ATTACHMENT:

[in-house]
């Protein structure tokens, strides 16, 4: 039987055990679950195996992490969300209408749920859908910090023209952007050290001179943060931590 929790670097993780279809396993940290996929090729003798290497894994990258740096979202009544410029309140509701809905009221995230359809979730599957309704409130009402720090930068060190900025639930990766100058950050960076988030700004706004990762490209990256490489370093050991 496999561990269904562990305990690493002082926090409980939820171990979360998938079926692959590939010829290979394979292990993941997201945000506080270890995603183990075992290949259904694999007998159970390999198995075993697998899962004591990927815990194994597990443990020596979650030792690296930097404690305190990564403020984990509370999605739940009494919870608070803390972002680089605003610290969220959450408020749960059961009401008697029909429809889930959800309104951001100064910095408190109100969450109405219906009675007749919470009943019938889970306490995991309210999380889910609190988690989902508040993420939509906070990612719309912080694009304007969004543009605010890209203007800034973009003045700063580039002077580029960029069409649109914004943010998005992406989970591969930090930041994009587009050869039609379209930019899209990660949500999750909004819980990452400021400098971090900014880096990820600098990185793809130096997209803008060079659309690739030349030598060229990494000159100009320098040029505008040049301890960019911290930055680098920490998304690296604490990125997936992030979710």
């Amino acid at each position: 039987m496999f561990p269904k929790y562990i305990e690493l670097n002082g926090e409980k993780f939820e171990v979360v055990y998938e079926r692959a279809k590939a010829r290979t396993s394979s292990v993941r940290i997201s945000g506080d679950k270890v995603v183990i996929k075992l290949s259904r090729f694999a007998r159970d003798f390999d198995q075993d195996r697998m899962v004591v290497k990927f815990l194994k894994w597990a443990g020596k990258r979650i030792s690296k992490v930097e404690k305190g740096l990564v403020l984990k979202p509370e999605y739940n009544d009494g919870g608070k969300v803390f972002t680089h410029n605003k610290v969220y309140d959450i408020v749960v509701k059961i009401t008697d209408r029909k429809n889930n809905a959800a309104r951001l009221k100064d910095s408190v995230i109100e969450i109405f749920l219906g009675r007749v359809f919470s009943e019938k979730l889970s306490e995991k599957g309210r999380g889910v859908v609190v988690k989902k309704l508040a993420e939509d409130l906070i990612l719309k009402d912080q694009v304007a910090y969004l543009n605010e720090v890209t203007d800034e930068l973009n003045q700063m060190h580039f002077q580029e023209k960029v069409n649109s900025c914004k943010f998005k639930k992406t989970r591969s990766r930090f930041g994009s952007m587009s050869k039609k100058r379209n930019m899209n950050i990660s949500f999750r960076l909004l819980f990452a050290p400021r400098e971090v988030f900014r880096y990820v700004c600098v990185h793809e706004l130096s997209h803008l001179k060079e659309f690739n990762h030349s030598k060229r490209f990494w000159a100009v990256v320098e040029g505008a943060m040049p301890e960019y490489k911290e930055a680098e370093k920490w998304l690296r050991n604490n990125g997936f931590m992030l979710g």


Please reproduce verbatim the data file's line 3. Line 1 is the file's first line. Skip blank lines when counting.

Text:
């Amino acid at each position: 039987m496999f561990p269904k929790y562990i305990e690493l670097n002082g926090e409980k993780f939820e171990v979360v055990y998938e079926r692959a279809k590939a010829r290979t396993s394979s292990v993941r940290i997201s945000g506080d679950k270890v995603v183990i996929k075992l290949s259904r090729f694999a007998r159970d003798f390999d198995q075993d195996r697998m899962v004591v290497k990927f815990l194994k894994w597990a443990g020596k990258r979650i030792s690296k992490v930097e404690k305190g740096l990564v403020l984990k979202p509370e999605y739940n009544d009494g919870g608070k969300v803390f972002t680089h410029n605003k610290v969220y309140d959450i408020v749960v509701k059961i009401t008697d209408r029909k429809n889930n809905a959800a309104r951001l009221k100064d910095s408190v995230i109100e969450i109405f749920l219906g009675r007749v359809f919470s009943e019938k979730l889970s306490e995991k599957g309210r999380g889910v859908v609190v988690k989902k309704l508040a993420e939509d409130l906070i990612l719309k009402d912080q694009v304007a910090y969004l543009n605010e720090v890209t203007d800034e930068l973009n003045q700063m060190h580039f002077q580029e023209k960029v069409n649109s900025c914004k943010f998005k639930k992406t989970r591969s990766r930090f930041g994009s952007m587009s050869k039609k100058r379209n930019m899209n950050i990660s949500f999750r960076l909004l819980f990452a050290p400021r400098e971090v988030f900014r880096y990820v700004c600098v990185h793809e706004l130096s997209h803008l001179k060079e659309f690739n990762h030349s030598k060229r490209f990494w000159a100009v990256v320098e040029g505008a943060m040049p301890e960019y490489k911290e930055a680098e370093k920490w998304l690296r050991n604490n990125g997936f931590m992030l979710g």